New Research From Psychological Science
Read about the latest research published in Psychological Science:
Esther Nederhof, Johan Ormel, and Albertine J. Oldehinkel
It has been suggested that people use their childhood environment to predict how their future environment will be and develop accordingly. However, on the basis of this theory, a mismatch between a childhood and an adult environment could be detrimental. Adolescents were split into attention-style groups (shifting, sustained, or more balanced) and were assessed for early life stress, recent life stress, and major depression. A mismatch between early and recent stress was predictive of depression in those with a sustained attention style but not in those with a shifting or a more balanced attention style. This finding indicates that attention is a conditional adaptation and provides additional support for the mismatch hypothesis.
K. Andrew DeSoto and Henry L. Roediger, III
In this study, participants learned lists of items belonging to several categories. They were then shown previously studied words (target words), related unstudied words (related lures), and unrelated unstudied words (unrelated lures), and they had to indicate whether each word had been studied or not. For each decision they made, the participants reported their confidence level. The relationship between accuracy and confidence was found to vary depending on the type of word examined and the type of analysis used. Highly related lures were found to be particularly prone to confidence-accuracy inversions, suggesting that researchers should use caution when examining confidence ratings for this type of information.
Come listen to Henry L. Roediger, III, give the Bring the Family Address “Make It Stick: How Memory Athletes Perform and How their Techniques Can Help You” and speak as part of several other programs at the 26th APS Annual Convention in San Francisco, CA, USA.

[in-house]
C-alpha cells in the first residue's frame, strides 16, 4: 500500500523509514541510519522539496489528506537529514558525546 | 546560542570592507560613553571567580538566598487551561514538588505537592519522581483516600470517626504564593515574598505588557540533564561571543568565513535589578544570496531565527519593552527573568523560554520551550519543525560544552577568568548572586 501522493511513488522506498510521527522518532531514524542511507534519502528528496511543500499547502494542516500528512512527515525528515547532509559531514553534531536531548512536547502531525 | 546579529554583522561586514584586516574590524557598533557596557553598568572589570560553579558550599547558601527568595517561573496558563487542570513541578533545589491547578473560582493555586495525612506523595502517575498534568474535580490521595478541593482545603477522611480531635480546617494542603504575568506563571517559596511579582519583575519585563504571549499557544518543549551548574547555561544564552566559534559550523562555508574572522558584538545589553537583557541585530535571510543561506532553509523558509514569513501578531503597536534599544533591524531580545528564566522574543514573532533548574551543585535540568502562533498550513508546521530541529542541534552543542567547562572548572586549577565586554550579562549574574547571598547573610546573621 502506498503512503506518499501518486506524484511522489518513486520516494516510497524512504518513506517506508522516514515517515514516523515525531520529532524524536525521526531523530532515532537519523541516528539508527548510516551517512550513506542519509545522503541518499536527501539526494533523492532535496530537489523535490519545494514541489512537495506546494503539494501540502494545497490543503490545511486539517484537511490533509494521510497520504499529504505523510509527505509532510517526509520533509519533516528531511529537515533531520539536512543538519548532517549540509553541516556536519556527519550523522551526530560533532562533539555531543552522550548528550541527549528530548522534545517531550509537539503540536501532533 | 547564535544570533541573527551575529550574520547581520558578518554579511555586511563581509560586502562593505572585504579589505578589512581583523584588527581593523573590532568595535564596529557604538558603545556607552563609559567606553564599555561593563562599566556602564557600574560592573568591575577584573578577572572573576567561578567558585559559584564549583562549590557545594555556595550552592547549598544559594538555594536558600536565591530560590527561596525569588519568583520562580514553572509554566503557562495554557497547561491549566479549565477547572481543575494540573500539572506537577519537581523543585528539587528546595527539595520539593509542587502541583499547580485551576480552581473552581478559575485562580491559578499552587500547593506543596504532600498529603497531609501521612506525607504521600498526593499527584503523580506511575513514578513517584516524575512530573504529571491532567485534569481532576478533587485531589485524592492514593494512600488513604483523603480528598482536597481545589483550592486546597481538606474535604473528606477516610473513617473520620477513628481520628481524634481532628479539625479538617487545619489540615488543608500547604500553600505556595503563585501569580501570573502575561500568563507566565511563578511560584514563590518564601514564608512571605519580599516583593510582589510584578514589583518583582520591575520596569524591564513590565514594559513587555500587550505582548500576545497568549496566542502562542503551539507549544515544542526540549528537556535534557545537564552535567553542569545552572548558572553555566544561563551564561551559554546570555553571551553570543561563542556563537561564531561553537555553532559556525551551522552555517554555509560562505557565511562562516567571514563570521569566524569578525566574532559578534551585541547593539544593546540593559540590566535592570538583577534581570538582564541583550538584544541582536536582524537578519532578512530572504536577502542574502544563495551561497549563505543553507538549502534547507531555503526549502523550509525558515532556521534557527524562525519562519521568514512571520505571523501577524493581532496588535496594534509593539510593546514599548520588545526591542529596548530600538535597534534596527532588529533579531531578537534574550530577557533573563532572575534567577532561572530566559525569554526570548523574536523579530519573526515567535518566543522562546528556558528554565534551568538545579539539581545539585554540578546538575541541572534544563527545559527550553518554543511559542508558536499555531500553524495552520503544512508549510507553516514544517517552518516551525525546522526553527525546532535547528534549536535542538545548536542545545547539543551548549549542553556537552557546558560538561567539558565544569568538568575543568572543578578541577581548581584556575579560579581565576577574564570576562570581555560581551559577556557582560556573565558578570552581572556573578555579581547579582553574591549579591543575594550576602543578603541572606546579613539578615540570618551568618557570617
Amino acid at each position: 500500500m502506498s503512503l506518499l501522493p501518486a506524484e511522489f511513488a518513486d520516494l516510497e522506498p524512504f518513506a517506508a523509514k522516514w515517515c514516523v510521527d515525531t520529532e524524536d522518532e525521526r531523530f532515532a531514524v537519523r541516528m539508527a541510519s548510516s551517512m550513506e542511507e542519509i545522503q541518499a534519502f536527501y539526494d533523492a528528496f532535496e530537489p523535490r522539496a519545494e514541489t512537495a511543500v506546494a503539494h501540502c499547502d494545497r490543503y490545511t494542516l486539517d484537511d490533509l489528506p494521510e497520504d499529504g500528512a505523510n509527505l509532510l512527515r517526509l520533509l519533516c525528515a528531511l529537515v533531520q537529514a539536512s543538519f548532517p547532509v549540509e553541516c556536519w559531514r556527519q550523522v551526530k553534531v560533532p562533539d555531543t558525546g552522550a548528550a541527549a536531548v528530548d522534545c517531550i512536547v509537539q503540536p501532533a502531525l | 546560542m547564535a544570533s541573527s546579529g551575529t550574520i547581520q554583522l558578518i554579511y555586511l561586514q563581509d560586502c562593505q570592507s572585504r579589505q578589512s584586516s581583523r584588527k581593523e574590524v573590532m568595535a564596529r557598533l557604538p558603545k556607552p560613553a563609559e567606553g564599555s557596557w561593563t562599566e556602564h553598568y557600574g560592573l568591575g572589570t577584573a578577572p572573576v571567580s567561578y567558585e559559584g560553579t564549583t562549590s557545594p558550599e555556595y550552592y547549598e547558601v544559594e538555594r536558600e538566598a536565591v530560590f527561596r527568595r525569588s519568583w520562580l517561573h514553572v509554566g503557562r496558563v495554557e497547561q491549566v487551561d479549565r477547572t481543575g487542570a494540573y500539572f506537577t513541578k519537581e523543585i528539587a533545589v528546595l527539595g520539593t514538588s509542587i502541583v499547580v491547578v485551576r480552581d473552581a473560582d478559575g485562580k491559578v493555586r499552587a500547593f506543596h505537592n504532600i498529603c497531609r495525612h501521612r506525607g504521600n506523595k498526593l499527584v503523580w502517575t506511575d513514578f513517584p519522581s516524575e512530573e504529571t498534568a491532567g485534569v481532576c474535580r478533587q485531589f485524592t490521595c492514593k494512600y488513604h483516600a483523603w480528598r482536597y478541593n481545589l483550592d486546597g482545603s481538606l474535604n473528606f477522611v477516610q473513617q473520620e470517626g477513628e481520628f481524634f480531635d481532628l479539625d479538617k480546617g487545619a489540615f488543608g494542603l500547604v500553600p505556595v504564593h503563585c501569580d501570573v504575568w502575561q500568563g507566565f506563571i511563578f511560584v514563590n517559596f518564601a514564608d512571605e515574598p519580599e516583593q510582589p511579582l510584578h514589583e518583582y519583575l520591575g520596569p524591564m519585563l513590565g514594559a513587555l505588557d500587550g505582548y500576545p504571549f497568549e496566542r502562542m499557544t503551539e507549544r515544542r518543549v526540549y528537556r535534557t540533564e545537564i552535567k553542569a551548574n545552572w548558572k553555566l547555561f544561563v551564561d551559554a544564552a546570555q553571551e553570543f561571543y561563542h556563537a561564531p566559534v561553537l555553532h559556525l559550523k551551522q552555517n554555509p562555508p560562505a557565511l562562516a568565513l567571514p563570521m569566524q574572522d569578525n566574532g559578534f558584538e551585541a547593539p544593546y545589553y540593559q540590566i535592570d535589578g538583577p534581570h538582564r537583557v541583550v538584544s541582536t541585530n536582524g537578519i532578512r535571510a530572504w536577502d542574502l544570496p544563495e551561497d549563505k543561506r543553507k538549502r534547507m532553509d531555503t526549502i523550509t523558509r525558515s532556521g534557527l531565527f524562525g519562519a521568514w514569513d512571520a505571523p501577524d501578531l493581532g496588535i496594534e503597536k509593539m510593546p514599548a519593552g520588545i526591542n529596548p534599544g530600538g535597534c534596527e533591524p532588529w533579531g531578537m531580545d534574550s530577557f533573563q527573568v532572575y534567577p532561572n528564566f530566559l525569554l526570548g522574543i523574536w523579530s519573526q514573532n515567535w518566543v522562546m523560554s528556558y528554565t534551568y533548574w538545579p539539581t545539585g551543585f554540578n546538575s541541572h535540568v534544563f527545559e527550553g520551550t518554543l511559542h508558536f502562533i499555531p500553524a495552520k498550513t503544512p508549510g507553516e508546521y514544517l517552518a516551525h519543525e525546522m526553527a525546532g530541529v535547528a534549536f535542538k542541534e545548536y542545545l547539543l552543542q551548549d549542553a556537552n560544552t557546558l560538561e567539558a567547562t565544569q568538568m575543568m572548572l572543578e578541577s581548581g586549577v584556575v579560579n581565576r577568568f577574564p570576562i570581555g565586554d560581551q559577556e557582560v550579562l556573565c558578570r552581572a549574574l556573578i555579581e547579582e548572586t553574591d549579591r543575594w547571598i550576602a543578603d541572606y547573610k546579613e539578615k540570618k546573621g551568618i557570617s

Björn Lindström, Ida Selbing, Tanaz Molapour, and Andreas Olsson
To examine how emotional facial expressions interact with racial bias to influence social reinforcement learning, participants of European decent were shown two abstract fractal images, each of which was associated with a certain probability of being followed by a happy or angry White or Black face. Participants were told to pick the image that would lead to the least amount of exposure to an emotional face. The researchers found that racial bias modulated the rate at which exposure to threatening out-group faces influenced future behavior, which led to more efficient learning of avoidance.
Daniel H. Lee, Reza Mirza, John G. Flanagan, and Adam K. Anderson
People often widen their eyes when experiencing fear and narrow their eyes when experiencing disgust. Do these expressive eye behaviors affect perception? Participants’ visual sensitivity and acuity were tested while they made disgusted, fearful, or neutral expressions. Visual sensitivity was found to be greatest when participants made fearful expressions, whereas visual acuity was found to be greatest when participants made disgusted expressions. This suggests that emotional expressions may alter perception in ways that prioritize detection of (sensitivity) or discrimination among (acuity) surrounding stimuli.